Most California buildings have been given seismic retrofitting but still may be unstable in the event of an earthquake. Currently, California building codes require buildings to survive earthquakes of up to 7.0 magnitude, according to the Seismic Zone 4 Requirements. However, “survivable” doesn’t necessarily mean “functional.” They simply need to remain standing for civilians to escape safely.

Compared to the Turkey-Syria situation, California will not suffer nearly as high of a toll but it will still be a costlier and deadlier natural disaster for the US. Additionally, some low-income areas in Los Angeles’ skid row, the Bay Area, and other low-income areas are extremely vulnerable. 

Additionally, “The San Andreas fault could… kill anywhere from 3,000 to 18,000 people, depending on when and where the quake strikes,” said Fetter. “It’s very possible that in the case of a 7.8, California’s economic losses would be equivalent or possibly greater than that of Turkey and Syria.”

Despite this, Northern and Central California will probably be in the clear. The likelihood of the entire fault’s rupture is slim to none, and most earthquakes are one of three major segments created by scientists whilst studying past earthquakes. “The three sections [of the San Andreas fault] are the Northern Segment (last event in 1906), The Central Segment (last event in 1857), and the Southern Segment (last event in 1713). Due to this, scientists expect the Southern Segment to host the next major San Andreas earthquake,” said Fetter.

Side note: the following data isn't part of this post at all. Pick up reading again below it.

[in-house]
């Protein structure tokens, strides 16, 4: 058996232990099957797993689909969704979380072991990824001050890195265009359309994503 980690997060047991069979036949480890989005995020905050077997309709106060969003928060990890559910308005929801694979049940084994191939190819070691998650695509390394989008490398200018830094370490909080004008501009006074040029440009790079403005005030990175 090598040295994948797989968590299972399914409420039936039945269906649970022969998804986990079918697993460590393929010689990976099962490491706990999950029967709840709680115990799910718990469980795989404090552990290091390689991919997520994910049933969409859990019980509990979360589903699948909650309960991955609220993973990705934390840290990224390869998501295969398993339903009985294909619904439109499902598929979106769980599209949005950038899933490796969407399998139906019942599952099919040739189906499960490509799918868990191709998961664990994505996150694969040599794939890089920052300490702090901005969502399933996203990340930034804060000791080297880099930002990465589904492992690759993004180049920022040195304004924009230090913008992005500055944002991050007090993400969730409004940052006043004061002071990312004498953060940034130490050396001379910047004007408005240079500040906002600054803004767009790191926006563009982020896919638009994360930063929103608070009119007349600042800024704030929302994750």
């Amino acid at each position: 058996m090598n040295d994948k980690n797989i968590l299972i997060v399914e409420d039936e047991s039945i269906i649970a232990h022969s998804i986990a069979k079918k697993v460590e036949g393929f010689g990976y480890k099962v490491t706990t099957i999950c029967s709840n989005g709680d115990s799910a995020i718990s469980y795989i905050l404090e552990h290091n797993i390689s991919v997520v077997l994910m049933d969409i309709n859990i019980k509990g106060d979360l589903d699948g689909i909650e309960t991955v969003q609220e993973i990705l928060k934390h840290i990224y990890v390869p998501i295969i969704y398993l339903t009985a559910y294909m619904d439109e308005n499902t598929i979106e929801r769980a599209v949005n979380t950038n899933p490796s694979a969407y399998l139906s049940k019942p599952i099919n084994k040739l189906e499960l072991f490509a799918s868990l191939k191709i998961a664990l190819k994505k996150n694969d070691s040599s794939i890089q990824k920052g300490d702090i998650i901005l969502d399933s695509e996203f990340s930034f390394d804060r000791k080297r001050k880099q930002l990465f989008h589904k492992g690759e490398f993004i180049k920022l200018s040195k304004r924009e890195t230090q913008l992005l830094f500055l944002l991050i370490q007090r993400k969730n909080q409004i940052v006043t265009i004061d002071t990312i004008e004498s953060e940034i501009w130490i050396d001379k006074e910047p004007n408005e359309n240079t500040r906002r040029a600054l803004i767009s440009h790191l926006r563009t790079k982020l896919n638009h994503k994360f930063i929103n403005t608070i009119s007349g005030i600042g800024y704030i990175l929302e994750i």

Even if the Northern Segment were to rupture, “Sacramento lies well over 80 miles away from the San Andreas fault,” Fetter states.  “The most intense shaking would have tapered off by the time it reaches Sacramento. Shaking would still be a bit more on the stronger side, but it wouldn’t be the same intense shaking that San Francisco or San Jose might have experienced since they are atop the San Andreas fault zone.”

Sacramento’s experience with earthquakes, a 7.8 earthquake in 1906, occurred in the Northern Segment; it cracked foundations, knocked items off shelves, and caused the occasional chimney to topple. Even without any seismic retrofitting, the city was left considerably better than San Francisco and San Jose.

Regardless, students are still unaware of how to act during an earthquake. Vista del Lago itself doesn’t even participate in earthquake drills. The simple phrase, “drop, cover, and hold on” could save lives and numerous trips to the hospital in the future. As Fetter had explained, Total building collapse will not be the end result, and California buildings will survive these quakes. “It’s what could fall on you in the building that can get you seriously injured,” said Fetter.

California may have a stronger infrastructure, a more sustainable environment, and more economic stability, but its earthquakes are still a dangerous force. Natural disasters are prone to occur afterward as well, with countless droughts and other shortages resulting from the damage.

“Earthquake safety is often brushed aside in California,” said Fetter, “but seeing the extent of the disaster in Turkey should be a strong reminder for us to make sure we are preparing ourselves for our own quakes.”